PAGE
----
America’s roadways are lonely, bleak, beautiful, traversed by strangers going hither and yon, lives intersecting for brief moments over counters at diners, motels, convenience stores. Morrisa Maltz, making her feature directorial debut, extracts from her own experiences driving alone across America a story about loneliness, grief, and connection, enhanced by her collaborator and leading lady, Lily Gladstone. 


Combining her own story with one inspired by Gladstone and fellow collaborators Lainey Bearkiller Shangreaux and Vanara Taing, Maltz finds remarkable depth and warmth in a solo road trip spanning America’s north-south divide. 

Gladstone stars as Tana, recently unmoored by the death of her grandmother, for whom she acted as caretaker. An invitation to her cousin’s wedding spurs Tana to drive from Minneapolis to South Dakota, and the vicinity of the Pine Ridge Reservation, where Tana has her roots in the Oglala Lakota community. Though Minneapolis has a large Native population, Tana hasn’t been to the rez in many years, and Gladstone’s expressive face communicates her disconnection and loneliness as she first arrives in South Dakota, as well as the healing that begins when she reconnects with her family and the land.


There, her cousin Lainey (played by Lainey Bearkiller Shangreaux) is marrying her childhood sweetheart, Devin (played by Devin Shangreaux). It is also on the way to South Dakota that Tana eats at a roadside diner where the waitress, Pam Richter, playing herself, tells her story—her love of people, the joy she finds in her diner and her rescue cats. Maltz’s use of professional and non-professional actors recalls the work of Chloe Zhao and Sean Baker, though Maltz displays a documentarian’s knack for letting people tell their own story in their own words, rather than imposing narrative upon them. The film is peppered with the stories of the real people who work along the lonely stretches of America’s highways, finding purpose and connection in fleeting interactions.

Contrasted to these heartwarming roadside tales are snippets of talk radio, which grow more venal and more divisive as Tana heads south. Overlapping and increasingly angry radio hosts and callers crescendo as Tana arrives in the neon-lighted urban sprawl of Dallas, Texas, seemingly the heart of so much anger and hate. But it is in Texas where Tana meets a group of welcoming strangers, including the charming Isaac (Raymond Lee), who invite her to share a carefree day roaming the city. And it is in Texas that she meets Flo (Florence R. Perrin), a nonagenarian who loves to dance, and the woman who bought a dance hall just so Flo has somewhere to do her dancing.


Maltz never presses the point, she simply lets real people talk in their own words, cutting between them and Gladstone’s warm, heartfelt performance as Tana. As she progresses through her trip, reconnecting with her Lakota family in South Dakota, lightly flirting with Isaac, and tracing her grandmother’s footsteps south, Tana’s stoicism melts and reveals her joy and the peace that eluded her during her grandmother’s final years. Gladstone is an incredibly effective performer, with little need of dialogue to communicate her feelings to the audience. Here, she lets her face do most of the talking, and Maltz keeps her camera squarely focused there, too.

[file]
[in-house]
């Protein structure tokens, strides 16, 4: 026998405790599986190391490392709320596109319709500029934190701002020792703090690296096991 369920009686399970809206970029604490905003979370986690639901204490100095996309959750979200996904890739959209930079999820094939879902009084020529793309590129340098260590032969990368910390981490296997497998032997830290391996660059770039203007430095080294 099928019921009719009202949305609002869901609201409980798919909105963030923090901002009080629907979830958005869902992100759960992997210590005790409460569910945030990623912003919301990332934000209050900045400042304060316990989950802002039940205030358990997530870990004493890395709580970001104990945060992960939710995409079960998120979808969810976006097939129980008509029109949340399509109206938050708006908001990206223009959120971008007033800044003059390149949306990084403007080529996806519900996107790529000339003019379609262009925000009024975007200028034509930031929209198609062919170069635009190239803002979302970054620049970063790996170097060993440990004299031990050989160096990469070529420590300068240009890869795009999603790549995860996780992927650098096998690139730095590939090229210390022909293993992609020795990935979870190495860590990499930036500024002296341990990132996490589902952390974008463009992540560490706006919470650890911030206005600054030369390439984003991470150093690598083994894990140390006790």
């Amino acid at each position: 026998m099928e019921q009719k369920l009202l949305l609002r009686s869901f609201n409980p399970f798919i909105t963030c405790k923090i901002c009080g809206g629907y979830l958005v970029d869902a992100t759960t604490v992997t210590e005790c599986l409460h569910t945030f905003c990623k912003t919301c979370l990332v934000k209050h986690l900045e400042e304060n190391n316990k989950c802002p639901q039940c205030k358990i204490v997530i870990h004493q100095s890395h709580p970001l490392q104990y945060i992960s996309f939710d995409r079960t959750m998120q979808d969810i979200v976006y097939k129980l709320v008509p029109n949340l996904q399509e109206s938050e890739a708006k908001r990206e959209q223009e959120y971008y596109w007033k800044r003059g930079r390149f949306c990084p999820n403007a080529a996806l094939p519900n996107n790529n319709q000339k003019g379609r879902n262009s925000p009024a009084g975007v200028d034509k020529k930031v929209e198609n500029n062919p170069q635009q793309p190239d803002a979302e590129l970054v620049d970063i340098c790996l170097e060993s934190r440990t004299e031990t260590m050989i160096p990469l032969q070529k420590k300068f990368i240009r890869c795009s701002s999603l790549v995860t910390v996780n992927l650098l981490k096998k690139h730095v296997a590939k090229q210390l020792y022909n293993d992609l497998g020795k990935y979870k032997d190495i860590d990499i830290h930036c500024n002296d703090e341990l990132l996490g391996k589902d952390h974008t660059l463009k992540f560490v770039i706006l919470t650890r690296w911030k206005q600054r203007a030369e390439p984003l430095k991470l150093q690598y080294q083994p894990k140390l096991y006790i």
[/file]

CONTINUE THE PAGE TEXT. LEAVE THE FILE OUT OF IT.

Tana’s journey isn’t without fraught moments—she is an Indigenous woman traveling alone, alert to all possible danger—but overwhelmingly it is a journey that brings Tana back into connection with herself, and the people and landscapes that shaped her. We’re not meant to exist in isolation, and sometimes the best way to remind ourselves of that is to get out and explore the unknown country that binds us together, from back roads to small towns to big cities, and the people who occupy the spaces that are designed to be temporary yet can leave an indelible impression on our memories and senses. Tana’s journey is one of reconnection and discovery, a reminder of all we share as much as a celebration of the unique people we encounter along the way.


The Unknown Country is an intimate film in the cinema verité style about life along the unseen passages that crisscross America. The contrast of angry voices on the radio and the kindnesses shown between travelers and those who come into contact with them, however briefly, is stark, whether it’s a cheerful gas station attendant telling a joke, or a motel housekeeper who takes the time to fold towels into swans. What matters are our connections, to our families, to the land, to each other, and attempts to divide us from those things are destined to fail, as it is human nature to seek connection, even for just a moment.

This review was published during the WGA and SAG-AFTRA strikes of 2023. The work being reviewed would not exist without the labor of writers and actors. The Unknown Country is now playing in select theaters and available on demand.